Mazda Celebrates The Production Of Its 2 Millionth Rotary Engine

2 million of these quirky triangular rotary engines have been produced by Mazda since 1967. 

Three braaaaaaps to Mazda as the Japanese automaker has recently announced that it has just made its 2 millionth rotary engine! 

Now for those who with any modicum of knowledge regarding the rotary engine, the fact that little Mazda has pressed the rotary engine into production is perhaps already to be considered a massive achievement in itself. But for the Japanese automaker to be sticking with the spinning Dorito for so long (and so many, many apex seals later) is realistically complete madness, though honestly all the better for it.   

This is after all the engine that, while sounding amazing on paper for its lightweight and high specific horsepower, is nothing short of being financially ruinous to develop and produce reliably. Something to which NSU in particular can attest to, when its Dorito in the Ro80 literally brought the German automaker to the irrecoverable financial brink back in the late 60s. 

What more is that while this momentous production milestone is more than deserving of massive celebration in its own right already, it is actually made all the more impressive when considering the variety of car to which Mazda has stuffed this Dorito engine into. Sure the rotary is perhaps most synonymous with the RX-series of sports cars, but back in the day the Japanese automaker has experimented in stuffing a Wankel into everything from luxury sedans to even a tiny pickup.  

It is also totally worth remembering too that Mazda has done some pretty incredible feats with spinning onigiri out on track. Chief among which is the none too small achievement of being the first Japanese automaker (and the only rotary-powered car) to win at Le Mans, with the awesome quad-rotor 787B in 1991. 

In quite a weird twist of fate however, this Dorito has since been relegated to becoming just a range-extender for Mazda’s MX-30 EV. Though that is in actual fact technically the best place for it, as the compact dimensions and high-revving qualities inherent with the rotary makes it ideal in its duties as a combustion-fuelled in-vehicle electricity generator. 

And if Mazda’s recently revealed ICONIC SP sports car concept is any indication, the spinning Dorito may soon make its way back into a sports car. The Japanese automaker even touts for this novel twin-rotor range-extender concept to be capable of running on hydrogen and carbon-neutral fuels, which will supposedly make it possible to drive in a virtually carbon-neutral state. 

Takeshi Mukai, Director and Senior Managing Executive Officer at Mazda, made the following statement in response to reaching two million total production units: “The rotary engine is a special part of Mazda history and represents our ‘never-stop challenging spirit.’ This engine is much loved by customers around the world, and we are excited to resume production and see it make a comeback.”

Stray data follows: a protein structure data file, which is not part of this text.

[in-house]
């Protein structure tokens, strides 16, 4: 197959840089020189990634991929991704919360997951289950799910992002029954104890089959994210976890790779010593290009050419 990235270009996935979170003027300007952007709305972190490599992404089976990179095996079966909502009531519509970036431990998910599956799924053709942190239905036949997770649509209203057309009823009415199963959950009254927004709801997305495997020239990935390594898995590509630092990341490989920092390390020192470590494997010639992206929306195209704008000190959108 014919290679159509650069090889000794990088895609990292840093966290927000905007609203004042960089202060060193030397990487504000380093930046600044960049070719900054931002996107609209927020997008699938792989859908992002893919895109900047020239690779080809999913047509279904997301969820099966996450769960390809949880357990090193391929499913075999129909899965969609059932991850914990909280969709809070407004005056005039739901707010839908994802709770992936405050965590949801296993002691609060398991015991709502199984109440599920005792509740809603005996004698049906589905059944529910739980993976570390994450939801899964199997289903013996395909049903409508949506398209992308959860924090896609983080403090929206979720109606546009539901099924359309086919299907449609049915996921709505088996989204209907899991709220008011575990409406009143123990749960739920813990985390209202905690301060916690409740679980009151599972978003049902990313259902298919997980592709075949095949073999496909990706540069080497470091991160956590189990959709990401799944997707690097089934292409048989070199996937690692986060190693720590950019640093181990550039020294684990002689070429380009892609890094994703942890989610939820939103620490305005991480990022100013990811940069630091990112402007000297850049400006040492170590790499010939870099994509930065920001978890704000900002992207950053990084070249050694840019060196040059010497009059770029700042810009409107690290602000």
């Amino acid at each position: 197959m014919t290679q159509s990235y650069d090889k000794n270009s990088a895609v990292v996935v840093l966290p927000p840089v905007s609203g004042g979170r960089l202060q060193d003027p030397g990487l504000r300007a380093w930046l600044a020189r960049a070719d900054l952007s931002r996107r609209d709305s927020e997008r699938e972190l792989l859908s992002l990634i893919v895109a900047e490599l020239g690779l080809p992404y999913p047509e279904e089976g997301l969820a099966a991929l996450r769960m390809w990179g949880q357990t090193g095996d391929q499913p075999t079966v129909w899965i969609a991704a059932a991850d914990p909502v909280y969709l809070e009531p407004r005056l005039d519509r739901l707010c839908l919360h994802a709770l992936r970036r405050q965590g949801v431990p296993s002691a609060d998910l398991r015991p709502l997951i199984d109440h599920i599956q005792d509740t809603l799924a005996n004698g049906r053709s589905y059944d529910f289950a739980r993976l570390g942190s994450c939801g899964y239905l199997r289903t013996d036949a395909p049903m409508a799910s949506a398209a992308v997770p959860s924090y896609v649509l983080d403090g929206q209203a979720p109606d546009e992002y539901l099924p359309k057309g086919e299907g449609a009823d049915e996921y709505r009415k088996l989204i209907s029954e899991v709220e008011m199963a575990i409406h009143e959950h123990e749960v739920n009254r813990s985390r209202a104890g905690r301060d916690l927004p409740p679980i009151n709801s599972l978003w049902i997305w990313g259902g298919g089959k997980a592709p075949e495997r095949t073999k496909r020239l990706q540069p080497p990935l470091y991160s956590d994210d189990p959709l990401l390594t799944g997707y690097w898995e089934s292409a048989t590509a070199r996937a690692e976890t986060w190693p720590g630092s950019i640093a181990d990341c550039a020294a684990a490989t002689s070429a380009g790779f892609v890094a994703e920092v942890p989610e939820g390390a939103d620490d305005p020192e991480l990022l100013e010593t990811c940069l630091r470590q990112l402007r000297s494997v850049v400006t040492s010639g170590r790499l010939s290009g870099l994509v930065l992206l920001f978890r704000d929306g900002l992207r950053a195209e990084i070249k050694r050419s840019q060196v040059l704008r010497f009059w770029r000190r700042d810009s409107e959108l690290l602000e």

“I would like to take this opportunity to sincerely thank everyone who has supported us on this journey—in particular, the many customers who have purchased rotary engine vehicles, our rotary engine fans, and all our business partners who were involved in development and production. Moving forward, we will continue to pass on this ‘never-stop challenging spirit,’ offering attractive vehicles that provide our customers with an exciting driving experience even in the age of electrification,” he added.

Mazda Rotary Engine Timeline

July 1961 Technical tie-up with NSU and Wankel
May 1967 Completion of the rotary engine announced and Mazda Cosmo Sport

(Mazda 110S) launches

July 1968 Mazda Familia Rotary coupe (Mazda R100 coupe) launches
October 1969 Mazda Luce Rotary coupe (Mazda R130 coupe) launches
May 1970 Mazda Capella Rotary series (Mazda RX-2) launches
September 1971 Mazda Savanna (Mazda RX-3) launches
November 1972 2nd Generation Mazda Luce Rotary series (Mazda RX-4) launches
June 1973 Total rotary engine vehicle production volume reaches 500,000
February 1974 2nd Generation Mazda Capella (Mazda RX-2) launches
April 1974 Mazda Rotary Pickup (REPU) launches in North America
July 1974 Mazda Parkway Rotary 26 launches
April 1975 Mazda Roadpacer AP launches
October 1975 2nd Generation Mazda Cosmo AP (Mazda RX-5) launches
October 1977 3rd Generation Mazda Luce (Mazda 929L) launches
March 1978 1st Generation Mazda Savanna RX-7 (Mazda RX-7) launches
November 1978 Total rotary engine vehicle production volume reaches 1 million
November 1981 3rd Generation Mazda Cosmo and 4th Generation Luce Rotary series

(Mazda 929) launch

October 1985 2nd Generation Mazda Savanna RX-7 (Mazda RX-7) launches
April 1986 Total rotary engine vehicle production volume reaches 1.5 million
September 1986 5th Generation Mazda Luce (Mazda 929) launches
April 1990 4th Generation Mazda Cosmo (Eunos Cosmo) launches, equipped with a three-rotor rotary engine
June 1991 Mazda 787B wins the 59th 24 Hours of Le Mans
December 1991 3rd Generation Mazda RX-7 (ɛ̃fini RX-7) launches
April 2002 The last Mazda RX-7 limited edition model, Spirit R Series, launches
April 2003 Mazda RX-8 launches
November 2011 The last Mazda RX-8 special edition vehicle, Spirit R, launches
June 2012 Production of the Mazda RX-8 ends
June 2023 Production of the Mazda MX-30 e-SKYACTIV R-EV starts
October 2023 Total rotary engine vehicle production volume reaches 2 million

Joshua Chin

Automotive journalist. Professional work on and Personal writing found at Instagram: @driveeveryday

Related Articles

Leave a Reply

Your email address will not be published. Required fields are marked *

This site uses Akismet to reduce spam. Learn how your comment data is processed.

Back to top button